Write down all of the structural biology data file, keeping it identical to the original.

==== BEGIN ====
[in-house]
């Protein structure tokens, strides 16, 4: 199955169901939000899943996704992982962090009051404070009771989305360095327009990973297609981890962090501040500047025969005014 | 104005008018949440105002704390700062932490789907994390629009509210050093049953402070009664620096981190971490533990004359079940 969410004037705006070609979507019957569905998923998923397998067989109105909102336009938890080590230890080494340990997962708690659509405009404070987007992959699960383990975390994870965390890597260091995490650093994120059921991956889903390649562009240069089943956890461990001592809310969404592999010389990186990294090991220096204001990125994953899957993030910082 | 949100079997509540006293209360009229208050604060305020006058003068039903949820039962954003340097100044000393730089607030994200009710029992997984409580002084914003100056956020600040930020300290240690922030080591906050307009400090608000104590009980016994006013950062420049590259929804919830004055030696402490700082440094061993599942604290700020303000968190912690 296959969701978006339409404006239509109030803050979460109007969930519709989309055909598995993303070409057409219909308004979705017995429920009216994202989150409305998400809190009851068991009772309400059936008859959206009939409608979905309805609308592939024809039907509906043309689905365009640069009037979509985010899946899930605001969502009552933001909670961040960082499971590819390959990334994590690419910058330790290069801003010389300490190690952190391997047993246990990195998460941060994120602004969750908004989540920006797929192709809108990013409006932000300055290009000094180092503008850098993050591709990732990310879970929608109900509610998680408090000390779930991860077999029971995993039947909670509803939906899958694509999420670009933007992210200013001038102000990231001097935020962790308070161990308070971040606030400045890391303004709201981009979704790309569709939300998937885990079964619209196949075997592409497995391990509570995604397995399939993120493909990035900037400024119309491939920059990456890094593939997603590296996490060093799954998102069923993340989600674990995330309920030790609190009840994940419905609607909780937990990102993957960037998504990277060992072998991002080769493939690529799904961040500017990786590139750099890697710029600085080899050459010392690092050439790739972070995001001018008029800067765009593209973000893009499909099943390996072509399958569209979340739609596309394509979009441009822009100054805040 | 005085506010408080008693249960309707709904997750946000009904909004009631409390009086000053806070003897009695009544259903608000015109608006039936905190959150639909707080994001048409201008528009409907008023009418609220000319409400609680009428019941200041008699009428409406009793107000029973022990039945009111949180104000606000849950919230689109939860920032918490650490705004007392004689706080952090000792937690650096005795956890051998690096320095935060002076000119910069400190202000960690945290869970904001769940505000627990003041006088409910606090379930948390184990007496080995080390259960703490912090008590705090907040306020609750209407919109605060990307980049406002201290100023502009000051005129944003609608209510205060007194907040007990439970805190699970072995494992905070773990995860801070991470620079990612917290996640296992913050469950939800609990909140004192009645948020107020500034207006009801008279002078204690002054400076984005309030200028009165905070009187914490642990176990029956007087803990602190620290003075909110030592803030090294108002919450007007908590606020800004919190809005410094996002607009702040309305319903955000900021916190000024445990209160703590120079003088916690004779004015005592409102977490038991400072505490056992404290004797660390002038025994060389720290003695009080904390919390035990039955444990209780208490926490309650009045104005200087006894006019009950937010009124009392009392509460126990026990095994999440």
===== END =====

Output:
[in-house]
């Protein structure tokens, strides 16, 4: 199955169901939000899943996704992982962090009051404070009771989305360095327009990973297609981890962090501040500047025969005014 | 104005008018949440105002704390700062932490789907994390629009509210050093049953402070009664620096981190971490533990004359079940 969410004037705006070609979507019957569905998923998923397998067989109105909102336009938890080590230890080494340990997962708690659509405009404070987007992959699960383990975390994870965390890597260091995490650093994120059921991956889903390649562009240069089943956890461990001592809310969404592999010389990186990294090991220096204001990125994953899957993030910082 | 949100079997509540006293209360009229208050604060305020006058003068039903949820039962954003340097100044000393730089607030994200009710029992997984409580002084914003100056956020600040930020300290240690922030080591906050307009400090608000104590009980016994006013950062420049590259929804919830004055030696402490700082440094061993599942604290700020303000968190912690 296959969701978006339409404006239509109030803050979460109007969930519709989309055909598995993303070409057409219909308004979705017995429920009216994202989150409305998400809190009851068991009772309400059936008859959206009939409608979905309805609308592939024809039907509906043309689905365009640069009037979509985010899946899930605001969502009552933001909670961040960082499971590819390959990334994590690419910058330790290069801003010389300490190690952190391997047993246990990195998460941060994120602004969750908004989540920006797929192709809108990013409006932000300055290009000094180092503008850098993050591709990732990310879970929608109900509610998680408090000390779930991860077999029971995993039947909670509803939906899958694509999420670009933007992210200013001038102000990231001097935020962790308070161990308070971040606030400045890391303004709201981009979704790309569709939300998937885990079964619209196949075997592409497995391990509570995604397995399939993120493909990035900037400024119309491939920059990456890094593939997603590296996490060093799954998102069923993340989600674990995330309920030790609190009840994940419905609607909780937990990102993957960037998504990277060992072998991002080769493939690529799904961040500017990786590139750099890697710029600085080899050459010392690092050439790739972070995001001018008029800067765009593209973000893009499909099943390996072509399958569209979340739609596309394509979009441009822009100054805040 | 005085506010408080008693249960309707709904997750946000009904909004009631409390009086000053806070003897009695009544259903608000015109608006039936905190959150639909707080994001048409201008528009409907008023009418609220000319409400609680009428019941200041008699009428409406009793107000029973022990039945009111949180104000606000849950919230689109939860920032918490650490705004007392004689706080952090000792937690650096005795956890051998690096320095935060002076000119910069400190202000960690945290869970904001769940505000627990003041006088409910606090379930948390184990007496080995080390259960703490912090008590705090907040306020609750209407919109605060990307980049406002201290100023502009000051005129944003609608209510205060007194907040007990439970805190699970072995494992905070773990995860801070991470620079990612917290996640296992913050469950939800609990909140004192009645948020107020500034207006009801008279002078204690002054400076984005309030200028009165905070009187914490642990176990029956007087803990602190620290003075909110030592803030090294108002919450007007908590606020800004919190809005410094996002607009702040309305319903955000900021916190000024445990209160703590120079003088916690004779004015005592409102977490038991400072505490056992404290004797660390002038025994060389720290003695009080904390919390035990039955444990209780208490926490309650009045104005200087006894006019009950937010009124009392009392509460126990026990095994999440």